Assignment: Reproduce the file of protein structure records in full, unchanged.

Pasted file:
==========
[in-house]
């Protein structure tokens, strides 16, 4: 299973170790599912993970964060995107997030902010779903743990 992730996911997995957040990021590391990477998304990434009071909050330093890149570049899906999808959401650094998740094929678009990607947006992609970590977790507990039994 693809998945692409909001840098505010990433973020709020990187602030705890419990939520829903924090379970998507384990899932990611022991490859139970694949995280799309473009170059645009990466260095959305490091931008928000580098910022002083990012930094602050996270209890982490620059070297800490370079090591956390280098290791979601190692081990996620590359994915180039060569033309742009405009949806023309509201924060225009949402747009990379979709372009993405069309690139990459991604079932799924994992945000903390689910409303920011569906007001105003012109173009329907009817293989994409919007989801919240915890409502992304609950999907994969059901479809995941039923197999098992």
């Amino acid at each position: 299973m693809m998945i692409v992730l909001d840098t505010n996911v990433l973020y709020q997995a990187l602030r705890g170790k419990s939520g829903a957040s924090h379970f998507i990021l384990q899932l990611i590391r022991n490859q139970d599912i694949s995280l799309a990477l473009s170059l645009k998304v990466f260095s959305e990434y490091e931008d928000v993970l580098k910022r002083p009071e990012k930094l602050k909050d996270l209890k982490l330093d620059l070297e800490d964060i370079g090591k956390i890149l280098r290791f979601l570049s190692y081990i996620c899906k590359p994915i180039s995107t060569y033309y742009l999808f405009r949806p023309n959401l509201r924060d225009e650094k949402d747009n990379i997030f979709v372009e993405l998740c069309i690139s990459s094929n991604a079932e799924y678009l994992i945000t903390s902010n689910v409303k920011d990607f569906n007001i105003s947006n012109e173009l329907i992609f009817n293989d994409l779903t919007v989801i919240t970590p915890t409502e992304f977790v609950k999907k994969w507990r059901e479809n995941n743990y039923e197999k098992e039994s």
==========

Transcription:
[in-house]
């Protein structure tokens, strides 16, 4: 299973170790599912993970964060995107997030902010779903743990 992730996911997995957040990021590391990477998304990434009071909050330093890149570049899906999808959401650094998740094929678009990607947006992609970590977790507990039994 693809998945692409909001840098505010990433973020709020990187602030705890419990939520829903924090379970998507384990899932990611022991490859139970694949995280799309473009170059645009990466260095959305490091931008928000580098910022002083990012930094602050996270209890982490620059070297800490370079090591956390280098290791979601190692081990996620590359994915180039060569033309742009405009949806023309509201924060225009949402747009990379979709372009993405069309690139990459991604079932799924994992945000903390689910409303920011569906007001105003012109173009329907009817293989994409919007989801919240915890409502992304609950999907994969059901479809995941039923197999098992």
């Amino acid at each position: 299973m693809m998945i692409v992730l909001d840098t505010n996911v990433l973020y709020q997995a990187l602030r705890g170790k419990s939520g829903a957040s924090h379970f998507i990021l384990q899932l990611i590391r022991n490859q139970d599912i694949s995280l799309a990477l473009s170059l645009k998304v990466f260095s959305e990434y490091e931008d928000v993970l580098k910022r002083p009071e990012k930094l602050k909050d996270l209890k982490l330093d620059l070297e800490d964060i370079g090591k956390i890149l280098r290791f979601l570049s190692y081990i996620c899906k590359p994915i180039s995107t060569y033309y742009l999808f405009r949806p023309n959401l509201r924060d225009e650094k949402d747009n990379i997030f979709v372009e993405l998740c069309i690139s990459s094929n991604a079932e799924y678009l994992i945000t903390s902010n689910v409303k920011d990607f569906n007001i105003s947006n012109e173009l329907i992609f009817n293989d994409l779903t919007v989801i919240t970590p915890t409502e992304f977790v609950k999907k994969w507990r059901e479809n995941n743990y039923e197999k098992e039994s």